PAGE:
The Peterson Fire

Door to the River

Sailing in the Sea of Red He Sees a Black Ship on the Horizon

Wyoming

Cobratown

Chinese Down the Amazon

Bandages

Soul Talk

Skylark

Flamingos

Wyoming

Saving the Planet

A Nice Day on the Ocean

Perfect Spanish

Seconds

Roy's World

Nomads

Ducks on the Pond

Sound of the River

Red Highway

Lucky

K.C. So Far (Seconds/Alternate Take)

Concertina Locomotion

Imagine

The Geography of Heaven

Man and Fate

Where Osceola Lives

The Crime of Pass Christian

Cool Breeze

Night Owl

Islamorada

On the Arm

Look Out Below

The Up and Up

Black Space

Fear and Desire

God's Tornado

Sad Stories of the Death of Kings

The Age of Fable

The Great Failure

Irredeemable

Sad Stories of the Death of Kings

The Sultan

The Liberian Condition

Six Million and One

War and Peace

Chop Suey Joint

Significance

Einstein's Son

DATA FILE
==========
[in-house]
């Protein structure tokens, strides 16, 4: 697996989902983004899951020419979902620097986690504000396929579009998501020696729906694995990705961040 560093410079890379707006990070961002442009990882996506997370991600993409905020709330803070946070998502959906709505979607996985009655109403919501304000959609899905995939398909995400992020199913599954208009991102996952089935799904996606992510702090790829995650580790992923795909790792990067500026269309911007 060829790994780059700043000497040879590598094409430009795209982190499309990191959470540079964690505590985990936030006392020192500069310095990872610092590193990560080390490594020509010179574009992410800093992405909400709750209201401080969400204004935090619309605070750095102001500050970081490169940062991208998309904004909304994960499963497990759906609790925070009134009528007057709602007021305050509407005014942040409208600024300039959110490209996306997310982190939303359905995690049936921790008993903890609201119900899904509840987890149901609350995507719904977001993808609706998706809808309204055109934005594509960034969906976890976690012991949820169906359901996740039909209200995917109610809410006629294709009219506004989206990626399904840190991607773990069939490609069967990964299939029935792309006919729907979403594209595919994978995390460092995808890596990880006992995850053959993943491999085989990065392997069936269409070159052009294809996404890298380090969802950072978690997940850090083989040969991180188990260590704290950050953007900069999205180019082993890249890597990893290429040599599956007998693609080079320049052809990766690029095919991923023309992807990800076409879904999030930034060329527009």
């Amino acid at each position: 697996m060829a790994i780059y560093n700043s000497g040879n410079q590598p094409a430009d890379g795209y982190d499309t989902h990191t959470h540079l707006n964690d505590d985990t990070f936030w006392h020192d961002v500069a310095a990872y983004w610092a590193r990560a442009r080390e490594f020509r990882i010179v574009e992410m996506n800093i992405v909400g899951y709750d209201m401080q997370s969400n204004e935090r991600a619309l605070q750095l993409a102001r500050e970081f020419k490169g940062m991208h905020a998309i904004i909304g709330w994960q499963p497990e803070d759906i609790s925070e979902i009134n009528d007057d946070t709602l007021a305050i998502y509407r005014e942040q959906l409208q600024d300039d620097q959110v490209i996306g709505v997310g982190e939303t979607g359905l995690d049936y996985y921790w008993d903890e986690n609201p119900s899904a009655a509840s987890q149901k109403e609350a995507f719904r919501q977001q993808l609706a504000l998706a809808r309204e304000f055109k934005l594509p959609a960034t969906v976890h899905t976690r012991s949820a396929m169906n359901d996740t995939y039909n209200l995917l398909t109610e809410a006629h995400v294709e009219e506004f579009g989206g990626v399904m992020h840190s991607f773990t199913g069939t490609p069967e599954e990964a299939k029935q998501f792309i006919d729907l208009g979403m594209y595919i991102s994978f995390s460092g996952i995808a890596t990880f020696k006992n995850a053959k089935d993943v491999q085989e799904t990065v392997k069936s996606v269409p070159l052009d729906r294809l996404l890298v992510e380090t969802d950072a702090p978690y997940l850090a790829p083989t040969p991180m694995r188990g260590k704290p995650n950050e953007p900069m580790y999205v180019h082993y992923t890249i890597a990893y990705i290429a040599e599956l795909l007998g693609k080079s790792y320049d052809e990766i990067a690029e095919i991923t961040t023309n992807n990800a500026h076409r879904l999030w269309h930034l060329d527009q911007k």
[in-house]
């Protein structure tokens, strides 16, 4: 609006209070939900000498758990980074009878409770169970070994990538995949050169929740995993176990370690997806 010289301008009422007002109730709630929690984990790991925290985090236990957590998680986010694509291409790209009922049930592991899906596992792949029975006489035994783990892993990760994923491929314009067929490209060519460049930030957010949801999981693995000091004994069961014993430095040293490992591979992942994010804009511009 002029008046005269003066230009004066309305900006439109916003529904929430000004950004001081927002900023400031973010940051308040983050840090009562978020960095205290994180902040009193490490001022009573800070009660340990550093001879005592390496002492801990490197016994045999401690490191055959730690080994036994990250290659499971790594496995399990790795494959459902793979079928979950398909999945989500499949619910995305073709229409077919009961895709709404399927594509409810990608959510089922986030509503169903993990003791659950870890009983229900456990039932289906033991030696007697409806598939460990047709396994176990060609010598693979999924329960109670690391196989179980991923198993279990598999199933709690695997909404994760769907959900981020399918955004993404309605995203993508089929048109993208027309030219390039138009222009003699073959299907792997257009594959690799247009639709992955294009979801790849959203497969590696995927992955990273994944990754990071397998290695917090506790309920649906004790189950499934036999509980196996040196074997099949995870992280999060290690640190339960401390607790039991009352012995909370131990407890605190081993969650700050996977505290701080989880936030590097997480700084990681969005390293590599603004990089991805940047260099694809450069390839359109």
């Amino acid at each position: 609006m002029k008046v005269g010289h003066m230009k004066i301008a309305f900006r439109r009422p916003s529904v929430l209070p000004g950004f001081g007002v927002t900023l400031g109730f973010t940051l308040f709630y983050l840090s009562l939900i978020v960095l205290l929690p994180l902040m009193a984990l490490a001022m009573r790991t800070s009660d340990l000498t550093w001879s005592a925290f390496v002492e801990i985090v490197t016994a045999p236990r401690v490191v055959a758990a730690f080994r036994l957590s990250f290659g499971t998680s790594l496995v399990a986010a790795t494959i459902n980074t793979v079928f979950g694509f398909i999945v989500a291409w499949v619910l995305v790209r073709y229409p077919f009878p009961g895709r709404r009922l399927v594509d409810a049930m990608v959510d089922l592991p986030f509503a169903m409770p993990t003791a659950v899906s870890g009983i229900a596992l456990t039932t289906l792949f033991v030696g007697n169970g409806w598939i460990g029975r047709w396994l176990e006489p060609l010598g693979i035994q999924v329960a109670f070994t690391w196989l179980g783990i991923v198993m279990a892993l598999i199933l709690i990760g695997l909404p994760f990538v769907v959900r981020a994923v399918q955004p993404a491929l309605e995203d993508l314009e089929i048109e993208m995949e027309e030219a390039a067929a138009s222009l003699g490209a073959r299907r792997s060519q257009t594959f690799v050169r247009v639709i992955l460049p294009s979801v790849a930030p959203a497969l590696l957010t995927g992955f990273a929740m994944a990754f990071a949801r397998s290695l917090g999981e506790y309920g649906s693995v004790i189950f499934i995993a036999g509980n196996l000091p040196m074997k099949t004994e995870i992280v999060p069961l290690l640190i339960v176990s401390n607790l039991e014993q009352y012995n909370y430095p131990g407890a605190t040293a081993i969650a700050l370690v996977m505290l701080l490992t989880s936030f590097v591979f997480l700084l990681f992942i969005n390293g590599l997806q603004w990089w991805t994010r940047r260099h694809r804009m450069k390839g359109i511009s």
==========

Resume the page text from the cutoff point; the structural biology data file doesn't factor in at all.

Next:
The Albanian Florist

The Weeper

The Weeper

The Swedish Bakery

Ghost Ship

Caca Negra

Roy's First Car

El Carterista

Crime and Punishment

The American Language

Lonely Are the Brave

Force of Evil

The Choice

Bad Girls

The Sudden Demise of Sharkface Bensky

Portrait of the Artist with Four Other Guys

The Starving Dogs of Little Croatia

In the Land of the Dead

The Secret of the Universe

Far from Anywhere

Rain in the Distance

Bad Night at the Del Prado

The Theory of the Leisure Class

Innamorata

The Exception

Close Encounters of the Right Kind

Blue People

Call of the Wild

Arabian Nights

Last Plane out of Chungking

The Vanished Gardens of Córdoba

Benediction

About Barry Gifford

 

PREFACE

The stories in the first section are the last ones I have written (as well as “Benediction”) and are published here in book form for the first time. The others were written over roughly a forty year period and have been previously published in books and magazines. I'm pleased to have them collected now in one volume. They constitute not just one person's story but the history of a time and place, the late 1940s through the early 1960s in America, and is a record, as best I could render it, of the language of that period. This is not a memoir or an autobiography; these are stories, I made them up. Roy ages from about five to seventeen years old. After that, I have no idea what happened to him.